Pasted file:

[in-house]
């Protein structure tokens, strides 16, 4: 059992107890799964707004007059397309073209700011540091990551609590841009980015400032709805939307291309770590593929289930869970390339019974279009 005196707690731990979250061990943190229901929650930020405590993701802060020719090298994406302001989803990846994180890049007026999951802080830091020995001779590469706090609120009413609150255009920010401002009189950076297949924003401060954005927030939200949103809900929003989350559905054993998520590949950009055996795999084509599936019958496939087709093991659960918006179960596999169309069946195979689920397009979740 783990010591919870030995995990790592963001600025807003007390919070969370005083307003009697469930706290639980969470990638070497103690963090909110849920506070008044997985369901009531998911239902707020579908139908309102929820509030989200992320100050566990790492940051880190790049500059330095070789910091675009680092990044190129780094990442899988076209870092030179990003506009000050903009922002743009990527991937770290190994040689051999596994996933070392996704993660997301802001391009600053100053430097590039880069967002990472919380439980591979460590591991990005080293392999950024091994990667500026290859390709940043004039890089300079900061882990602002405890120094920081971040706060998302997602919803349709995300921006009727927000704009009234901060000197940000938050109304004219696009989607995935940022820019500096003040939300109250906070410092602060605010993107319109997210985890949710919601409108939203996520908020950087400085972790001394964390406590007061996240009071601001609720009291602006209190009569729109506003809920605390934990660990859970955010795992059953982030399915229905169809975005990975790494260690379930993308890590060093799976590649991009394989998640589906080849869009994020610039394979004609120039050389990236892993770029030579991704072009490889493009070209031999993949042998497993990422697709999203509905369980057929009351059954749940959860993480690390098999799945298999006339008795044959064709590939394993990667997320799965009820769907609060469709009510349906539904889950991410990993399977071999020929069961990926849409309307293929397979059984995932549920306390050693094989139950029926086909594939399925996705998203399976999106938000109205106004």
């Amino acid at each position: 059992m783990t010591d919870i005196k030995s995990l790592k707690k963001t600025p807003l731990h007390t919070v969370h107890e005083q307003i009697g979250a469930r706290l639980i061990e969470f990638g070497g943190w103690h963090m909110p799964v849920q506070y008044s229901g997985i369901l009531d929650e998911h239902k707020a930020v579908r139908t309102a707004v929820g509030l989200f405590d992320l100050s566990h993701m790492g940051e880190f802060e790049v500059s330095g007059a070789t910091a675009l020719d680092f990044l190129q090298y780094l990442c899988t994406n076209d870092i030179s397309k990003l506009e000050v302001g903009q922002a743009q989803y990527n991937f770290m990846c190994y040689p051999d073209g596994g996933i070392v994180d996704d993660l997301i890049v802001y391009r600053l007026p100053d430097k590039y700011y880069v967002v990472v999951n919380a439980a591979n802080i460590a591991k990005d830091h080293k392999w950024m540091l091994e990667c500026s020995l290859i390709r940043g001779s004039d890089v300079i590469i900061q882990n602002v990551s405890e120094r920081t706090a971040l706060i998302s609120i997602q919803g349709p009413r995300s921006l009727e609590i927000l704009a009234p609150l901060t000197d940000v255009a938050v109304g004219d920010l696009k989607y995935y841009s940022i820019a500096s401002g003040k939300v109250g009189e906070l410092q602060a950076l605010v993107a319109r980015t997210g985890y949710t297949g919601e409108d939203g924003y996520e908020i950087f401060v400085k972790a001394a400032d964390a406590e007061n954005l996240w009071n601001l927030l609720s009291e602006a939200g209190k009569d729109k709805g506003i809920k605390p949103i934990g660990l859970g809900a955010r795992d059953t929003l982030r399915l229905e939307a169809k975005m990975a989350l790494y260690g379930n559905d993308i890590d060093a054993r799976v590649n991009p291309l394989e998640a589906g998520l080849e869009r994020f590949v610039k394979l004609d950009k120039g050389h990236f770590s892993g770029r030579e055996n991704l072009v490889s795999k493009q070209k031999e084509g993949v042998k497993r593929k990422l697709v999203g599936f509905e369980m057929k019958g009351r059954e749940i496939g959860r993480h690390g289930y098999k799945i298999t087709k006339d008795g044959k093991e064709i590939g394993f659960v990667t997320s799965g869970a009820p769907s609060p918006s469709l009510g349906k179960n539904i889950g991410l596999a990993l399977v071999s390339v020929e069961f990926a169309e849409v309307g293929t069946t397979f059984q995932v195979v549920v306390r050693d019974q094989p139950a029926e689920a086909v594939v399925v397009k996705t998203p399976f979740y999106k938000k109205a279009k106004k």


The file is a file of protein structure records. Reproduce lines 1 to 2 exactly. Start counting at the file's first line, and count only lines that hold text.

[in-house]
């Protein structure tokens, strides 16, 4: 059992107890799964707004007059397309073209700011540091990551609590841009980015400032709805939307291309770590593929289930869970390339019974279009 005196707690731990979250061990943190229901929650930020405590993701802060020719090298994406302001989803990846994180890049007026999951802080830091020995001779590469706090609120009413609150255009920010401002009189950076297949924003401060954005927030939200949103809900929003989350559905054993998520590949950009055996795999084509599936019958496939087709093991659960918006179960596999169309069946195979689920397009979740 783990010591919870030995995990790592963001600025807003007390919070969370005083307003009697469930706290639980969470990638070497103690963090909110849920506070008044997985369901009531998911239902707020579908139908309102929820509030989200992320100050566990790492940051880190790049500059330095070789910091675009680092990044190129780094990442899988076209870092030179990003506009000050903009922002743009990527991937770290190994040689051999596994996933070392996704993660997301802001391009600053100053430097590039880069967002990472919380439980591979460590591991990005080293392999950024091994990667500026290859390709940043004039890089300079900061882990602002405890120094920081971040706060998302997602919803349709995300921006009727927000704009009234901060000197940000938050109304004219696009989607995935940022820019500096003040939300109250906070410092602060605010993107319109997210985890949710919601409108939203996520908020950087400085972790001394964390406590007061996240009071601001609720009291602006209190009569729109506003809920605390934990660990859970955010795992059953982030399915229905169809975005990975790494260690379930993308890590060093799976590649991009394989998640589906080849869009994020610039394979004609120039050389990236892993770029030579991704072009490889493009070209031999993949042998497993990422697709999203509905369980057929009351059954749940959860993480690390098999799945298999006339008795044959064709590939394993990667997320799965009820769907609060469709009510349906539904889950991410990993399977071999020929069961990926849409309307293929397979059984995932549920306390050693094989139950029926086909594939399925996705998203399976999106938000109205106004």